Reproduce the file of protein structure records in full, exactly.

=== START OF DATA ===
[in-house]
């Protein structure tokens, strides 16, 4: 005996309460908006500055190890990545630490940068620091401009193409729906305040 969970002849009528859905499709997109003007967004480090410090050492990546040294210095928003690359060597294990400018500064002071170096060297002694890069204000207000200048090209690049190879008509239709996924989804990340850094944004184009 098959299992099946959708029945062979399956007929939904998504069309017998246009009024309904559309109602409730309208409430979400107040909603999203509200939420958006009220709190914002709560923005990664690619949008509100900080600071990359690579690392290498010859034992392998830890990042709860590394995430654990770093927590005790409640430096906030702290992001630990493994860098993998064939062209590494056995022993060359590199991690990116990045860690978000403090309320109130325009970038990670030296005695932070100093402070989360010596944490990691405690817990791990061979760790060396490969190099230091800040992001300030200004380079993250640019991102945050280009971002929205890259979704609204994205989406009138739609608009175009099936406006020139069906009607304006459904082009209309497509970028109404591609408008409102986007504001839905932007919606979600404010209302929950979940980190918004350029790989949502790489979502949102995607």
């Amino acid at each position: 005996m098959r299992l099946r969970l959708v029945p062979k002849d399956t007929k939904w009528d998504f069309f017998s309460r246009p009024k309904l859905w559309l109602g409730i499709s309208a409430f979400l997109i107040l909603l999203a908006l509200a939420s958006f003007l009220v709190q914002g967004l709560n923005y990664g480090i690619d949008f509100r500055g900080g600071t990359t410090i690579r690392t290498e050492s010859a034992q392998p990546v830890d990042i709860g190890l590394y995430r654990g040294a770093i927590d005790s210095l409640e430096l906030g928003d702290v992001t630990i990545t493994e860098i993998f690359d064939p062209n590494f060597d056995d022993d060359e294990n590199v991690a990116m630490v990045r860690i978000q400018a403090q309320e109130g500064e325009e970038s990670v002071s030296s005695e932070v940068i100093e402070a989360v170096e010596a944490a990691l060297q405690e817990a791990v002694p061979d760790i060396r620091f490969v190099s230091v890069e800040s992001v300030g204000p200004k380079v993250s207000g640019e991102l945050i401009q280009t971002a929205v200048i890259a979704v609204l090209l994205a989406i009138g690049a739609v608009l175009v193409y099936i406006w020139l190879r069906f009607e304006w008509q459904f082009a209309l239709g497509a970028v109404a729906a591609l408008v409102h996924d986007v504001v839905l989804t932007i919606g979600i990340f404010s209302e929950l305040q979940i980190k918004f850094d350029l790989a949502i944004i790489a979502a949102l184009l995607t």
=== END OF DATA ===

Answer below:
[in-house]
């Protein structure tokens, strides 16, 4: 005996309460908006500055190890990545630490940068620091401009193409729906305040 969970002849009528859905499709997109003007967004480090410090050492990546040294210095928003690359060597294990400018500064002071170096060297002694890069204000207000200048090209690049190879008509239709996924989804990340850094944004184009 098959299992099946959708029945062979399956007929939904998504069309017998246009009024309904559309109602409730309208409430979400107040909603999203509200939420958006009220709190914002709560923005990664690619949008509100900080600071990359690579690392290498010859034992392998830890990042709860590394995430654990770093927590005790409640430096906030702290992001630990493994860098993998064939062209590494056995022993060359590199991690990116990045860690978000403090309320109130325009970038990670030296005695932070100093402070989360010596944490990691405690817990791990061979760790060396490969190099230091800040992001300030200004380079993250640019991102945050280009971002929205890259979704609204994205989406009138739609608009175009099936406006020139069906009607304006459904082009209309497509970028109404591609408008409102986007504001839905932007919606979600404010209302929950979940980190918004350029790989949502790489979502949102995607």
């Amino acid at each position: 005996m098959r299992l099946r969970l959708v029945p062979k002849d399956t007929k939904w009528d998504f069309f017998s309460r246009p009024k309904l859905w559309l109602g409730i499709s309208a409430f979400l997109i107040l909603l999203a908006l509200a939420s958006f003007l009220v709190q914002g967004l709560n923005y990664g480090i690619d949008f509100r500055g900080g600071t990359t410090i690579r690392t290498e050492s010859a034992q392998p990546v830890d990042i709860g190890l590394y995430r654990g040294a770093i927590d005790s210095l409640e430096l906030g928003d702290v992001t630990i990545t493994e860098i993998f690359d064939p062209n590494f060597d056995d022993d060359e294990n590199v991690a990116m630490v990045r860690i978000q400018a403090q309320e109130g500064e325009e970038s990670v002071s030296s005695e932070v940068i100093e402070a989360v170096e010596a944490a990691l060297q405690e817990a791990v002694p061979d760790i060396r620091f490969v190099s230091v890069e800040s992001v300030g204000p200004k380079v993250s207000g640019e991102l945050i401009q280009t971002a929205v200048i890259a979704v609204l090209l994205a989406i009138g690049a739609v608009l175009v193409y099936i406006w020139l190879r069906f009607e304006w008509q459904f082009a209309l239709g497509a970028v109404a729906a591609l408008v409102h996924d986007v504001v839905l989804t932007i919606g979600i990340f404010s209302e929950l305040q979940i980190k918004f850094d350029l790989a949502i944004i790489a979502a949102l184009l995607t």